Loneliness takes major toll on Australian health: study
SYDNEY, Nov. 9 (Xinhua) -- One in four Australians report being lonely, with significant impacts on physical and mental health, according to latest research.
The loneliness is strongly linked to poorer quality of life, lower psychological wellbeing and greater social discomfort, major survey findings by the Australian Psychological Society professional association and Swinburne University of Technology released late Thursday showed.
Nearly 30 percent of Australians do not feel part of a group of friends, while one in four do not feel they have a lot in common with people around them, the society said in a statement.
The findings, derived from a survey of more than 1,600 Australians and touted as the most comprehensive of its kind, also showed that nearly 55 percent of the population experienced a lack of companionship "at least sometimes", with the number highest in young adults (62 percent) compared to seniors (46 percent).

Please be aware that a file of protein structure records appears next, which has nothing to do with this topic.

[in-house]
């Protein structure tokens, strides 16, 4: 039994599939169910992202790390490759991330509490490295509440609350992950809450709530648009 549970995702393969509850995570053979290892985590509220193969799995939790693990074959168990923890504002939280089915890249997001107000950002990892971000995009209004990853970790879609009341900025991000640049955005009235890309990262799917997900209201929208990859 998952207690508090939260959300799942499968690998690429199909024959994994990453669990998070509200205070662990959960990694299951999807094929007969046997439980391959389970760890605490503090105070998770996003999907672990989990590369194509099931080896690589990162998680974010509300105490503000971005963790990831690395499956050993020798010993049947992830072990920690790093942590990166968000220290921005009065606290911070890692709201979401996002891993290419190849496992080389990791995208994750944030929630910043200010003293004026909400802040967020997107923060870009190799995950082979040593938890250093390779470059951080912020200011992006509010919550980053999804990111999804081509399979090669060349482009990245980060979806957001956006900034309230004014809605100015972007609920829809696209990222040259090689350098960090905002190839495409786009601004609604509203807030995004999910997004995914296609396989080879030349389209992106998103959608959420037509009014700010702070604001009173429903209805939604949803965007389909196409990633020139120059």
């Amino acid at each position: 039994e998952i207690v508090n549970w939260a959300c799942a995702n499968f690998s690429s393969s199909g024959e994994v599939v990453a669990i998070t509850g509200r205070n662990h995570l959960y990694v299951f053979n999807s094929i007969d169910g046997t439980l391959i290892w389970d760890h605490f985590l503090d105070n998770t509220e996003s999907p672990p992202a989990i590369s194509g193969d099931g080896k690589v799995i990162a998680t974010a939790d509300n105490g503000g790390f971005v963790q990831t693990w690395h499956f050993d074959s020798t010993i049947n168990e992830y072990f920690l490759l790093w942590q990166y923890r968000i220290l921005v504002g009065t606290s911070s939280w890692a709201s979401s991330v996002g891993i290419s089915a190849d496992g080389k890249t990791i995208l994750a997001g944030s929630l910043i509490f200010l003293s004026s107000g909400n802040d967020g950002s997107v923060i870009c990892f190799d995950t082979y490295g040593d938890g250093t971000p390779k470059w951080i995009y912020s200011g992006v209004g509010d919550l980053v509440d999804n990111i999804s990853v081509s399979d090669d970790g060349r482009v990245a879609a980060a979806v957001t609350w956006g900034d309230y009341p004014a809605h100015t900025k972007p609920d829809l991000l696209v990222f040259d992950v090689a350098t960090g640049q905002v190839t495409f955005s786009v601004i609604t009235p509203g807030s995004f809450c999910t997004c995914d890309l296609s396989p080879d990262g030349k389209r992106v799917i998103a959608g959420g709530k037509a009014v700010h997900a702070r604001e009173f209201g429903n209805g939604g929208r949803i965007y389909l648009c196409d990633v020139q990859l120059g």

People with higher loneliness levels experienced more physical health symptoms, including sleeping difficulties, headaches, stomach complaints, nausea, colds and infections, according to the society. They also reported higher levels of depression, anxiety, social difficulties and loss of confidence, it said.
"More often than not, people are surrounded by friends. But if these friendships do not meet a person's needs, such as feeling supported or connected, then they will still feel lonely even if they have many friends," said the university's Dr Michelle Lim.
"Strengthening existing relationships and building intimacy is important," she added.
"Whether it's family, friends, neighbors, people we work with, or the strangers we meet, social connections make our lives richer. They are vital for good health," said the society's president Ros Knight.
There were strategies that individuals could undertake but governments also need to look at the impacts of loneliness and build interventions into health policy, she said.[ Editor: WPY ]